Trans-Pacific Partnership (TPP): One Small Step for Trade, One Giant Leap for World Government?

The TPP debate has turned into quite a melodrama recently, and one that may have profound implications for conservatives.  Tea Party and constitutional conservatives increasingly oppose TPP as they learn more about it, but conservative candidates for President are increasingly supporting it publically –  Scott Walker, Marco Rubio, Lindsey Graham, andTed Cruz have all expressed support for fast-track authority to the President on the free-trade bill/treaty. Rand Paul opposes it, but his positions on immigration/open borders and on foreign policy make him unpalatable to most true conservatives.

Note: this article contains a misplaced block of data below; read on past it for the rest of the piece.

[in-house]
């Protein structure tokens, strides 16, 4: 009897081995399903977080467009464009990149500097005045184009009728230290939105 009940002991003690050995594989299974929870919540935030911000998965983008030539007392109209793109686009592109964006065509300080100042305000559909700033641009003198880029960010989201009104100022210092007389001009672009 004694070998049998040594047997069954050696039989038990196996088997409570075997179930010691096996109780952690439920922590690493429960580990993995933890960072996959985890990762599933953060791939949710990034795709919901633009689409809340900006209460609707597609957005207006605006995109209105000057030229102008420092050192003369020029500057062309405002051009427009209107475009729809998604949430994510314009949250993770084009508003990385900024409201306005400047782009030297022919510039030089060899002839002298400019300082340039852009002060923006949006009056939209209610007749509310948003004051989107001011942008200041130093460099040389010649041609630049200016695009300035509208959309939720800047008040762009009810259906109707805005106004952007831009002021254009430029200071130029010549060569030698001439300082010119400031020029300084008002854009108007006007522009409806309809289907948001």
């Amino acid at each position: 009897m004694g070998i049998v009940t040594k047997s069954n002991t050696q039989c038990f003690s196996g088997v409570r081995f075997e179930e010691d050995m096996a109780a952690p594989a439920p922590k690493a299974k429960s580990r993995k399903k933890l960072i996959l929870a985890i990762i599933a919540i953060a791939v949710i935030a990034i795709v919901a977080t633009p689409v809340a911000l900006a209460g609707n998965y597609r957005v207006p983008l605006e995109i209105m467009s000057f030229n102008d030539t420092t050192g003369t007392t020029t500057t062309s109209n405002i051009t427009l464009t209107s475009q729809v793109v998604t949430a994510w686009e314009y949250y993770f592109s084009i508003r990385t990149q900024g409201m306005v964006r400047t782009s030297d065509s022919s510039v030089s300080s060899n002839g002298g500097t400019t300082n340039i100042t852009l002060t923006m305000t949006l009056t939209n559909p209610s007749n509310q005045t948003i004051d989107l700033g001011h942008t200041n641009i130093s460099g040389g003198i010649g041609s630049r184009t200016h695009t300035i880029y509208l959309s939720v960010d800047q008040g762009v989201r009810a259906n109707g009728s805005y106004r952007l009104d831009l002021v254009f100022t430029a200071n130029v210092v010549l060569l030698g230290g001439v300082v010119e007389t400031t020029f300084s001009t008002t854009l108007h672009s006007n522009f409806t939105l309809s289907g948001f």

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So who can they turn to if those thought to be solid conservative candidates all support something they can’t stomach?  Who will they be able to turn to carry the conservative agenda into the White House?  Perhaps no one. Even worse if TPP passes, it could undermine US sovereignty, further burying conservative’s hope for another Reagan Revolution type rebirth of conservatism to save America from further decline, therefore, the implications of TPP may be profound, so let’s explore the issue further.

Trade “experts” disagree on whether the previous big free trade agreement,NAFTA, was a good thing or a bad thing.  Trade increased, but imports increased more than exports.

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Credit: McGraw-Hill Education/Mike Wirth